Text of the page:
As the group has expanded, it has attracted members who seem motivated less by ideology than more practical concerns. None of the al Shabaab members we spoke to were radical Islamists. While they expressed outrage at the Kenyan military’s involvement in Somalia, they were not supporters of global jihad.
Abdul, for instance, was not even born a Muslim; he was approached by leaders from his local mosque at a young age and was persuaded to convert, before eventually being introduced to al Shabaab.
Like many of the group’s newer members, he says he joined the group primarily because he needed a steady paycheck. “I didn’t want to be a Muslim,” he said, “but because of financial stability I turned.” Both Abdul and Jamal earn 10,000 Kenyan shillings per month, or $US117 dollars. They are told that if they’re killed fighting for al Shabaab, their families will continue to receive money, but two female members I spoke with reported that such payments dried up after their husbands left to fight in Somalia.
Abdul added that “being in al Shabaab is like any job. They can call me at any time, send me at any time and give me orders any time.”
After his initial recruitment, he was sent to Mombasa, where he studied under Sheikh Ibrahim Omar, the top-ranking al Shabaab leader in Mombasa who was killed in the aftermath of Westgate. He was later sent to Somalia by boat, where he trained for three years in military techniques, working with foreigners from as far away as Norway. Some of those he met claimed to be connected to al Qaeda.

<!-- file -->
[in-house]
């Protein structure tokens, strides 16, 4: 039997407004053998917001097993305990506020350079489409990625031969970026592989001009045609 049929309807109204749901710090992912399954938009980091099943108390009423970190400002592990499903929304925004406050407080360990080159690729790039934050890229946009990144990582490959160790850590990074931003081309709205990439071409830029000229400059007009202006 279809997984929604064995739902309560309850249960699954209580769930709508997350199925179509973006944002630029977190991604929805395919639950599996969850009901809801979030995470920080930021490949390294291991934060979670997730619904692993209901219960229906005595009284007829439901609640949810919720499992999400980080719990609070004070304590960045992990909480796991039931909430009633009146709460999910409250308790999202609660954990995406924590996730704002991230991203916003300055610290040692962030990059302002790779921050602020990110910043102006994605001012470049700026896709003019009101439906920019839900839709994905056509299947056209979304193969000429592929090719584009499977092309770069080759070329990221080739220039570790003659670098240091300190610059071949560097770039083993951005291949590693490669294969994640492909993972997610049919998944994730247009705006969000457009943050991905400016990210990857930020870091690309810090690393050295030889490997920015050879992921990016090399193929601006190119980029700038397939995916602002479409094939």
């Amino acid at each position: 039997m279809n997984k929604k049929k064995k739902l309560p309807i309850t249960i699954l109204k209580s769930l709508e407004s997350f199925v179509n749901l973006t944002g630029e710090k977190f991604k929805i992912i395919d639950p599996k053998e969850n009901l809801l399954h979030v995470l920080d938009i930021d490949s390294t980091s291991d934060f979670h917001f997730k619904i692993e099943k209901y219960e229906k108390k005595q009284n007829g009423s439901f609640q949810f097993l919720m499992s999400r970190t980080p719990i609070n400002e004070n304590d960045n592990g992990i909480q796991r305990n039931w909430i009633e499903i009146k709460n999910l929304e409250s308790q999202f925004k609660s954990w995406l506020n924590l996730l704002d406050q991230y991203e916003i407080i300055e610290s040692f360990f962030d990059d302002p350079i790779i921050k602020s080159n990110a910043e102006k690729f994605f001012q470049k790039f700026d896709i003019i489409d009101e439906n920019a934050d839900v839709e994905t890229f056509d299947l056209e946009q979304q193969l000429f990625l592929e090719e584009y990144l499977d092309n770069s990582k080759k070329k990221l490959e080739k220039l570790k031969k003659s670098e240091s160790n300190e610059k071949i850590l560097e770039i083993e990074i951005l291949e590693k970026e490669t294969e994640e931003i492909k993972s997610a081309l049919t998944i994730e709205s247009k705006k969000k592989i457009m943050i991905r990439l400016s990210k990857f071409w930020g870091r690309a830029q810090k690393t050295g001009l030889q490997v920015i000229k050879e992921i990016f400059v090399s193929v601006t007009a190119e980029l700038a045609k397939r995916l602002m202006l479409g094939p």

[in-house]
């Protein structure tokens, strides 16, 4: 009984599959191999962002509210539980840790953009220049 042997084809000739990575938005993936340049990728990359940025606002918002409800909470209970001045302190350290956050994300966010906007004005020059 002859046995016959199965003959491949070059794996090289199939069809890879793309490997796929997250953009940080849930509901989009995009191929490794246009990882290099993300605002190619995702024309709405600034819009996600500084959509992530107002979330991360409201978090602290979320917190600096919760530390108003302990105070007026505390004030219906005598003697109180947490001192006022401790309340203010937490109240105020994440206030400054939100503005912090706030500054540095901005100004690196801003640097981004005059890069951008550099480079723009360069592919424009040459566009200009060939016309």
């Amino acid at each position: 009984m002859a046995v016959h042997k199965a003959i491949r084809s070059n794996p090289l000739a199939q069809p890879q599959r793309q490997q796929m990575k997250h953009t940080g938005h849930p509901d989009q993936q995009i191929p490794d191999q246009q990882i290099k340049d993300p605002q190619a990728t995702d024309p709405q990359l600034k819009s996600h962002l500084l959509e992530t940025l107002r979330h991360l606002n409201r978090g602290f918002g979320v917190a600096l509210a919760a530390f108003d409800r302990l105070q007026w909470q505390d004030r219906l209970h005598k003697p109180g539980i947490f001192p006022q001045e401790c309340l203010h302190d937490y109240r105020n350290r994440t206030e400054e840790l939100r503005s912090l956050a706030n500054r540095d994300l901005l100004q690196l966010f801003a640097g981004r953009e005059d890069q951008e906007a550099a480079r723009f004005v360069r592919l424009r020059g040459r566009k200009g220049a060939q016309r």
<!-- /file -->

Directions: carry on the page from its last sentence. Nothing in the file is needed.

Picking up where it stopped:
Abdul said he remained in Mogadishu until the Kenyan Defence Force and troops from the African Union Mission in Somalia (AMISOM) took the city in 2011. He was sent back to Eastleigh and currently acts as an enforcer for al Shabaab where he “watches, investigates, follows group members” to make sure they remain loyal. His job was especially hard, he said, given growing concerns that any one of the 300 people he oversees could turn on him to save their own skin.
Kenyan police typically stay out of Eastleigh, allowing the neighbourhood to police itself. Now, Abdul said, people connected to the group — even those only rumoured to be connected — are disappearing. As we parted, Adbul said he is “very, very worried” that the same thing would happen to him. Then he walked off into the maze of shanties.
Jamal told me a similar story. A native of Mombasa, a resort city on Kenya’s coast and an al Shabaab stronghold, he said he was “recruited eight years ago, while [playing] soccer on a beach.”
Jamal said he joined the group for financial reasons, a motivation common to all the al Shabaab members I spoke with. He was told stories at his local mosque about the evils of America and Europe, which turned him against the West, he said. He soon fell under the influence of Sheikh Ibrahim Omar, and is waiting to go to Somalia to train. After two years studying in the mosque, he was given a job as a courier, delivering messages to group leaders there. This position put him in contact with some of the most prominent figures in the movement. He claims to have met the “White Widow” Samantha Lewthwaite, a British national and al Shabaab luminary, whose husband killed himself in the 2005 suicide attack on the London subway.